Nursery and primary schools reopened on Monday across France after a three-week closure, despite the number of Covid-19 patients in intensive-care units reaching its highest since last spring.
French authorities say daily numbers of new infections have started to decrease, providing encouraging signs about the effect of restrictions that were imposed at the start of the month.
Schools have been closed since April 5 as the government decided to bring forward the date of Easter holidays to try to slow the spread of the virus.
Starting from next week, the ban on domestic travel will be lifted.
The night-time curfew, now in place from 7pm to 6am, will be maintained.
“We’re going to gradually reopen,” President Emmanuel Macron said while visiting a primary school on Monday in Melun, south of Paris.
“We will do this very slowly to avoid [the virus] to start spreading again.”
Mr Macron said he anticipated a better situation next month when a greater proportion of the population would be vaccinated and with the expected decrease in numbers of daily infections from the partial lockdown.
Asked by a child about the curfew, he said: “We will try to delay it a little bit because 7pm is early.”
France intends to gradually reopen non-essential shops, some cultural venues and cafe and restaurant terraces from mid-May.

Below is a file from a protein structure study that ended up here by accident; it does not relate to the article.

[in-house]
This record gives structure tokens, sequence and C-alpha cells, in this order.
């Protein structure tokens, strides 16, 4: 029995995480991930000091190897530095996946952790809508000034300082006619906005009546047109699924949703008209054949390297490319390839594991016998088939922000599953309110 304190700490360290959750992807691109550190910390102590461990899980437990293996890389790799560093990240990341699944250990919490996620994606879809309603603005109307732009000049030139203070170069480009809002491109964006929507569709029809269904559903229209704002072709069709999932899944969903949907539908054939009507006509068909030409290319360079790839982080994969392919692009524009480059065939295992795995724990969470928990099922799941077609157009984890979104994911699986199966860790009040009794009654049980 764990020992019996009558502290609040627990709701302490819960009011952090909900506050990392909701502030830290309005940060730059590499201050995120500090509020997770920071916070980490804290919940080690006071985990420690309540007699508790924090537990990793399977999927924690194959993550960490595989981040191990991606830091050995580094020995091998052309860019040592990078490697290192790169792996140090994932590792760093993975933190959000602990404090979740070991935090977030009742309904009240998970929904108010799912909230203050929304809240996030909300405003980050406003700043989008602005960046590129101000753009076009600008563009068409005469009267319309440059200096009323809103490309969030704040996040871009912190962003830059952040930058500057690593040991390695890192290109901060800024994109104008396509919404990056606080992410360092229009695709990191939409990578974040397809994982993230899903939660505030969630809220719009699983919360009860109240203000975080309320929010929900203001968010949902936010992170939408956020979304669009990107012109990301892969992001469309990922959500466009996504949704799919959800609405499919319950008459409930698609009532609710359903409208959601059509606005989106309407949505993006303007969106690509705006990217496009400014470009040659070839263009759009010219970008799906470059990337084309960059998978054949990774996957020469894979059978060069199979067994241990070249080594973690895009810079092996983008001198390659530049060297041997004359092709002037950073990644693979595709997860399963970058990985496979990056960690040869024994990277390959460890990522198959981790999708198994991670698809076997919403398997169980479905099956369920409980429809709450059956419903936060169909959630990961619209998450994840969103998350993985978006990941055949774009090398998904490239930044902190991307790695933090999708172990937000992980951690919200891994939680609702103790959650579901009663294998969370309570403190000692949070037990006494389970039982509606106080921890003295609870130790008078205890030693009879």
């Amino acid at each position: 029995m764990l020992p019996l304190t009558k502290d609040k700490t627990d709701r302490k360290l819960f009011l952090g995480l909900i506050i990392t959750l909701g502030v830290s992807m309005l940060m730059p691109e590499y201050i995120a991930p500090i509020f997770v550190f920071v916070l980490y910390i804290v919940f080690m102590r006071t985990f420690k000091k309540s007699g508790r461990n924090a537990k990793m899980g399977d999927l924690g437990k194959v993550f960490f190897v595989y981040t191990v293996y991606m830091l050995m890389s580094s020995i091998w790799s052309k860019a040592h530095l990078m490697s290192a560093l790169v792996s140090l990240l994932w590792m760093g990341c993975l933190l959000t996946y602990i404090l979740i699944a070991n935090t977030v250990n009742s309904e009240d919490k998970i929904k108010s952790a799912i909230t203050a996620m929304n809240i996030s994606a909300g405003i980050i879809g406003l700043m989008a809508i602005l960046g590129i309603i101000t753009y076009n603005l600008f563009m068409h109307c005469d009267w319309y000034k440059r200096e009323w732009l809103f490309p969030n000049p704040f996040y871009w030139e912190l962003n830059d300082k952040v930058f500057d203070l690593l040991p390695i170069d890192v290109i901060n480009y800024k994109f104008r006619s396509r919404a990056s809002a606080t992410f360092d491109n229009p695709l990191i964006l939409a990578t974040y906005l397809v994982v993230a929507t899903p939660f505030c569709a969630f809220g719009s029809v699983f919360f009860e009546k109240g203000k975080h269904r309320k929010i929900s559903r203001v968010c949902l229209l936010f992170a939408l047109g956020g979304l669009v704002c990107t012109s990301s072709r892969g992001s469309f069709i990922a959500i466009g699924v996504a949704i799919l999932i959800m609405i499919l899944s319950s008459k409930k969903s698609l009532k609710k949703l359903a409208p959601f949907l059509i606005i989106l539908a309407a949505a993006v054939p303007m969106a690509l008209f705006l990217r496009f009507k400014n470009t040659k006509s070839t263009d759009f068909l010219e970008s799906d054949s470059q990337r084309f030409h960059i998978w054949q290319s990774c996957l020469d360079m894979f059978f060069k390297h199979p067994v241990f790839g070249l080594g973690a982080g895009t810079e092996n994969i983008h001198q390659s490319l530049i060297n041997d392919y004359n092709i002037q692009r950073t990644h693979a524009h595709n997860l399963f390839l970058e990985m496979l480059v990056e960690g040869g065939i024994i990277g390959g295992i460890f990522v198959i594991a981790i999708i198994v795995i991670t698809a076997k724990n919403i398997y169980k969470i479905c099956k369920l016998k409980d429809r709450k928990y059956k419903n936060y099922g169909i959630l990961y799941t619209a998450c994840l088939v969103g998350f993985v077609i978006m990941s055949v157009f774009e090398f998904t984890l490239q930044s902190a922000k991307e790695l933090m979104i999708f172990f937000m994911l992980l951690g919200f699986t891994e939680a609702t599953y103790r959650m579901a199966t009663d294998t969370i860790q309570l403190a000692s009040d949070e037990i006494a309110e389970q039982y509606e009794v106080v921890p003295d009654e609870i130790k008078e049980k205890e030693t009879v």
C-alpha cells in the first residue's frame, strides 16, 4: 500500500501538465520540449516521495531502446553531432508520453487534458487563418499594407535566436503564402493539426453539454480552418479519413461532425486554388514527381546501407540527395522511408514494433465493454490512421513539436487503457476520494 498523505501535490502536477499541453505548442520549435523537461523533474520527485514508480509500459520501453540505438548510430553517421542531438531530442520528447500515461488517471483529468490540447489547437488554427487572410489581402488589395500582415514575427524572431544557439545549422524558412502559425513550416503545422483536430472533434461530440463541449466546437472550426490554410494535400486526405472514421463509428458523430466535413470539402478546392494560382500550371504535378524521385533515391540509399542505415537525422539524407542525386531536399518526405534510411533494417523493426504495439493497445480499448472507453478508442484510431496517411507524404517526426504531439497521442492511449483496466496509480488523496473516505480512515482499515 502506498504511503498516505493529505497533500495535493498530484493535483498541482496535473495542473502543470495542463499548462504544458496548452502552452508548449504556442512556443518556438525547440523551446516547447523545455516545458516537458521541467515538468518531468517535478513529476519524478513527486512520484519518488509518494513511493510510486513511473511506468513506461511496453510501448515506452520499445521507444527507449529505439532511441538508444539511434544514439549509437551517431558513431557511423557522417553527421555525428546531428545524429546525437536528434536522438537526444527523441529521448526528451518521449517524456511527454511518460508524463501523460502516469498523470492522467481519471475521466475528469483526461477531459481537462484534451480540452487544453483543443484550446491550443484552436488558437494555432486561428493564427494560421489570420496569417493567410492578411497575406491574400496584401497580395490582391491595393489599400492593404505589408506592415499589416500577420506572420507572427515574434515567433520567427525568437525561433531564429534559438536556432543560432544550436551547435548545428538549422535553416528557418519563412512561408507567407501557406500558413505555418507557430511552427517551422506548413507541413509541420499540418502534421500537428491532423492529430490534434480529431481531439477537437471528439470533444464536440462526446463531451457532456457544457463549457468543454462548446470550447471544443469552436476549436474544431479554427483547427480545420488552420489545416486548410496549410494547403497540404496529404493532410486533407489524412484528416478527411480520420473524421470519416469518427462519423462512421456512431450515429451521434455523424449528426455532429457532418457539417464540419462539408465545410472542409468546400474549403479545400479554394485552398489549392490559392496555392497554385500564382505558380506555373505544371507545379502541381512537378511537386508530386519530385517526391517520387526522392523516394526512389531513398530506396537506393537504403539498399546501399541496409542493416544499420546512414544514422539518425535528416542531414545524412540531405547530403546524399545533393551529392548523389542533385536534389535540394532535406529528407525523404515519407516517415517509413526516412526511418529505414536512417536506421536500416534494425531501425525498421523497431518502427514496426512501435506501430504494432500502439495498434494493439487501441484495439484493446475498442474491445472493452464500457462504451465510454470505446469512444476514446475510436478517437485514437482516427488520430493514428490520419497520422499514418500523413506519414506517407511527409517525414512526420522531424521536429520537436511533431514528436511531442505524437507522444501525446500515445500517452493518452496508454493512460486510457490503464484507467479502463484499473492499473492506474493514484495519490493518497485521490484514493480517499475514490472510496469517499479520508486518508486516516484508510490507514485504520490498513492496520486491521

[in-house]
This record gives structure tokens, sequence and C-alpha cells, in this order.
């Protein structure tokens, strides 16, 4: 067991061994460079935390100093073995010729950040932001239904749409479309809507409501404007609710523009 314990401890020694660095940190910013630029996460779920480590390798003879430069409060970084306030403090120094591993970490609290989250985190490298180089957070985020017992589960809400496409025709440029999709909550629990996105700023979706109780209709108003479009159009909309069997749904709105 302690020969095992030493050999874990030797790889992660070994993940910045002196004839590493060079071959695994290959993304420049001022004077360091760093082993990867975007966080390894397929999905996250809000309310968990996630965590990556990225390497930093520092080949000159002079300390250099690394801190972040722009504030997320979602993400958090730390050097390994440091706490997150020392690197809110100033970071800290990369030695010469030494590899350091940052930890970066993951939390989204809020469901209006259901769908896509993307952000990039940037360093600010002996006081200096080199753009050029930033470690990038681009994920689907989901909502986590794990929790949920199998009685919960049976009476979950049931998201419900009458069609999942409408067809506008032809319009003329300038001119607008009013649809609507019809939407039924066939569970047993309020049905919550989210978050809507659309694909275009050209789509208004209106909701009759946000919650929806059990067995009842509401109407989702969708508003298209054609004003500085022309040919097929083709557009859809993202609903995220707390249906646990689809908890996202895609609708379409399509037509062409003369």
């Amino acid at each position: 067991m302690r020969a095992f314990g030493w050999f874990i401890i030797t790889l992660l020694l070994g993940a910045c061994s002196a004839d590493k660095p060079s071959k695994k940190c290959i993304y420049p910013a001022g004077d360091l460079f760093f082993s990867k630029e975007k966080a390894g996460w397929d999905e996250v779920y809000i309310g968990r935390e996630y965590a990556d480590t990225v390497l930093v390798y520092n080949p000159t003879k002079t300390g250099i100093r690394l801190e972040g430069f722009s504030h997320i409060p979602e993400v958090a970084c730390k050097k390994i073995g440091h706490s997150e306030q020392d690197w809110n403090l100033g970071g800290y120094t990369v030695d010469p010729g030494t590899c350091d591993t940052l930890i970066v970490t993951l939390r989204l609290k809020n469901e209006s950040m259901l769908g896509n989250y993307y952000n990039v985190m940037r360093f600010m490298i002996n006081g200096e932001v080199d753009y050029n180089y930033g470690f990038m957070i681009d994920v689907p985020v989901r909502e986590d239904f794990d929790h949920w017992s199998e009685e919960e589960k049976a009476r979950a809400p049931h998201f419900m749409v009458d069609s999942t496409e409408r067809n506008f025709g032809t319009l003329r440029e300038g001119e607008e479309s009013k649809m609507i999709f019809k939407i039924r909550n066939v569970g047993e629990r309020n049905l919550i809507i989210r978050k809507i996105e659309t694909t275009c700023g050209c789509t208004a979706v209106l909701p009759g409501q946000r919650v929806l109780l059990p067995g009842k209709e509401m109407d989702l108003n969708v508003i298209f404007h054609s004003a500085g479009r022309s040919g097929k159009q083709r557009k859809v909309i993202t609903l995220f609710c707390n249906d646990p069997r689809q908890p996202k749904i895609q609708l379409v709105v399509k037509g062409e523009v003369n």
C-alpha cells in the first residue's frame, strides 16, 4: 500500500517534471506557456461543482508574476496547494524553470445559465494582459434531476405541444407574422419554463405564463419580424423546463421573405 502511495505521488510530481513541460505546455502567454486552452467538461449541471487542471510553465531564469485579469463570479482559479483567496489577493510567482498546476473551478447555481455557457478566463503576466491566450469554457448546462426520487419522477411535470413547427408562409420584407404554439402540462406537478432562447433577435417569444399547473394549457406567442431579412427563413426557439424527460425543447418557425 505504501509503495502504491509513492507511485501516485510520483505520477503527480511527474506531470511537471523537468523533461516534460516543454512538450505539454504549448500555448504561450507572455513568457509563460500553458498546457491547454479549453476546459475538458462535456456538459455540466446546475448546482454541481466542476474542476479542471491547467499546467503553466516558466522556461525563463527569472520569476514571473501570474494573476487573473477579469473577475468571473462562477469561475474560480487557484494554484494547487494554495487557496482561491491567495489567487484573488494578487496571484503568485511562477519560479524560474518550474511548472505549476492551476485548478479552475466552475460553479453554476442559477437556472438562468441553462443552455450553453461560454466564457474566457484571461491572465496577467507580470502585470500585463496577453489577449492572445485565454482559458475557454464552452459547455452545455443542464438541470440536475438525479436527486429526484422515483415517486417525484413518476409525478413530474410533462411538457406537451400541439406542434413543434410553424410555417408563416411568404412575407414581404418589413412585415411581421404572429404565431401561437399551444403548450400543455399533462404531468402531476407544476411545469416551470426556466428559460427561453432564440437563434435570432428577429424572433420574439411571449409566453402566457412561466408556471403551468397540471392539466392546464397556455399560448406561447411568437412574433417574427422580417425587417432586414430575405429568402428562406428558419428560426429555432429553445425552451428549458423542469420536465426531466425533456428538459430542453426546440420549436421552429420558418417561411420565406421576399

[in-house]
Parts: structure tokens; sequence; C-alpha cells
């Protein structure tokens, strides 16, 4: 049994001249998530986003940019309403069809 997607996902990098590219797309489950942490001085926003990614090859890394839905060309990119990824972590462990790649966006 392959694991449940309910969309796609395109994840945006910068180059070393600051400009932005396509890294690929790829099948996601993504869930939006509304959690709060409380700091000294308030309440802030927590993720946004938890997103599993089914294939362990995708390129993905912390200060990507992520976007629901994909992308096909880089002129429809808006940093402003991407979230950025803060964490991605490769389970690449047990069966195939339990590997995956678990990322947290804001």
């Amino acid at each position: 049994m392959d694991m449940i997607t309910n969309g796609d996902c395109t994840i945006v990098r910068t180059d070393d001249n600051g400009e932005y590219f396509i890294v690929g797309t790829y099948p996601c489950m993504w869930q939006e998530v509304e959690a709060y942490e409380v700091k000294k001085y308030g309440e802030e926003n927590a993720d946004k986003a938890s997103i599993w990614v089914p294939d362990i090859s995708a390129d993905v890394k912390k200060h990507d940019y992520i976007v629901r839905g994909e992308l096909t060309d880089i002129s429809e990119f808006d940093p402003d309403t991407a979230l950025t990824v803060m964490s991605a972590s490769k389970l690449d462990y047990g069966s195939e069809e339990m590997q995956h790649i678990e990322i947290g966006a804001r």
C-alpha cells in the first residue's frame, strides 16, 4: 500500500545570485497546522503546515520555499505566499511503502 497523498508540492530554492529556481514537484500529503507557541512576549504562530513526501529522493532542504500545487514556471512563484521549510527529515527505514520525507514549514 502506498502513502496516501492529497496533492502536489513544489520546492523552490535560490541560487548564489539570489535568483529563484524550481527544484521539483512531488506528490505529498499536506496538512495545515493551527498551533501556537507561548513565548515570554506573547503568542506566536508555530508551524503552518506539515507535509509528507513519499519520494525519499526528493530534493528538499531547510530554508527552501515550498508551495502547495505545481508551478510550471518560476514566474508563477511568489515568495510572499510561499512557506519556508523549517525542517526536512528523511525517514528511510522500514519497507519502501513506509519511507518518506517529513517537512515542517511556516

Authorities are reporting more than 30,000 confirmed virus infections a day, down from about 40,000 earlier this month.
But French hospitals are still close to being overwhelmed, with nearly 6,000 critically ill patients in French intensive-care units. And the country has reported more than 100,00 Covid-19 deaths.
More than 14 million people in France have received at least one dose of a vaccine, about 26 per cent of its adult population.
Dr Eric Caumes, head of the infections and tropical diseases department at the Pitie Salpetriere Hospital in Paris, thought it was “not very reasonable” to start reopening the country now.
“Figures are not very encouraging,” Dr Caumes told news broadcaster BFM.
“They have only started to decrease in certain places, so saying that we’re loosening precautions despite figures not being down yet, we obviously have concerns.”
As schools open again, all French teachers and school staff will be given two virus tests a week to carry out at home, the Education Ministry said.
High school pupils can be tested at school once a week, with more tests eventually for younger students.
Parents taking their children to a Paris school on Monday morning felt relieved and worried.
“To be honest, we are not worried so much about the younger ones in primary schools,” Parisian Jerome Keff said.
"We are more worried about the other kids who are in the secondary schools, where I think the situation can be more complicated."
Middle school and high school pupils are attending online classes this week. They will be back in schools on May 3.
France sent all 12 million of its schoolchildren back to class from September until April, so many schools have not developed remote learning tools.
National learning websites were saturated or hacked when they pupils resumed online classes this month.
Some slowdowns were also reported Monday and about 1,000 people using a centralised network asked to reset their passwords, the ministry said.
But by the afternoon, 1.3 million people had successfully logged on for online class.